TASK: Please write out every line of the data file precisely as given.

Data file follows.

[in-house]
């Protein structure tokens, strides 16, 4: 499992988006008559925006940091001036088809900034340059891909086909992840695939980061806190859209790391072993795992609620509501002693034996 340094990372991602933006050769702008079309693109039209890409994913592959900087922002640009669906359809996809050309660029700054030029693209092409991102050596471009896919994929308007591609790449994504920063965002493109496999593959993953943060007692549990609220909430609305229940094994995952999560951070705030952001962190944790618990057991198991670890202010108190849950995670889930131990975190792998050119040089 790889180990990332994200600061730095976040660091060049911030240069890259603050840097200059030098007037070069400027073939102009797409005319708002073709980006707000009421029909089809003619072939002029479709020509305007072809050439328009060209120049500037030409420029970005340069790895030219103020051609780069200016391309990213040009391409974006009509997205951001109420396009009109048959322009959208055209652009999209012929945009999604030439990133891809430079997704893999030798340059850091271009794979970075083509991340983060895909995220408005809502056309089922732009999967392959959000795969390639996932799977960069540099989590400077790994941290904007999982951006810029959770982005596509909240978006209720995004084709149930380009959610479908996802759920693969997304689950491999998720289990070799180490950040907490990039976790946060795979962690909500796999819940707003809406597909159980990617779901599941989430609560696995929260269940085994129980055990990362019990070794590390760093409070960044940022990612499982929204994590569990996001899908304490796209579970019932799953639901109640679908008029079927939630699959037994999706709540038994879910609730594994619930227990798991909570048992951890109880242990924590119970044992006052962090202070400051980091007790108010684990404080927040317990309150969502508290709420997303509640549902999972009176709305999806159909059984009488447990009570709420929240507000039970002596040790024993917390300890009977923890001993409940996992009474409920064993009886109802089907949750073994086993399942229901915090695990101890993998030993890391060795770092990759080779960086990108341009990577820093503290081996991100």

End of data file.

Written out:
[in-house]
């Protein structure tokens, strides 16, 4: 499992988006008559925006940091001036088809900034340059891909086909992840695939980061806190859209790391072993795992609620509501002693034996 340094990372991602933006050769702008079309693109039209890409994913592959900087922002640009669906359809996809050309660029700054030029693209092409991102050596471009896919994929308007591609790449994504920063965002493109496999593959993953943060007692549990609220909430609305229940094994995952999560951070705030952001962190944790618990057991198991670890202010108190849950995670889930131990975190792998050119040089 790889180990990332994200600061730095976040660091060049911030240069890259603050840097200059030098007037070069400027073939102009797409005319708002073709980006707000009421029909089809003619072939002029479709020509305007072809050439328009060209120049500037030409420029970005340069790895030219103020051609780069200016391309990213040009391409974006009509997205951001109420396009009109048959322009959208055209652009999209012929945009999604030439990133891809430079997704893999030798340059850091271009794979970075083509991340983060895909995220408005809502056309089922732009999967392959959000795969390639996932799977960069540099989590400077790994941290904007999982951006810029959770982005596509909240978006209720995004084709149930380009959610479908996802759920693969997304689950491999998720289990070799180490950040907490990039976790946060795979962690909500796999819940707003809406597909159980990617779901599941989430609560696995929260269940085994129980055990990362019990070794590390760093409070960044940022990612499982929204994590569990996001899908304490796209579970019932799953639901109640679908008029079927939630699959037994999706709540038994879910609730594994619930227990798991909570048992951890109880242990924590119970044992006052962090202070400051980091007790108010684990404080927040317990309150969502508290709420997303509640549902999972009176709305999806159909059984009488447990009570709420929240507000039970002596040790024993917390300890009977923890001993409940996992009474409920064993009886109802089907949750073994086993399942229901915090695990101890993998030993890391060795770092990759080779960086990108341009990577820093503290081996991100």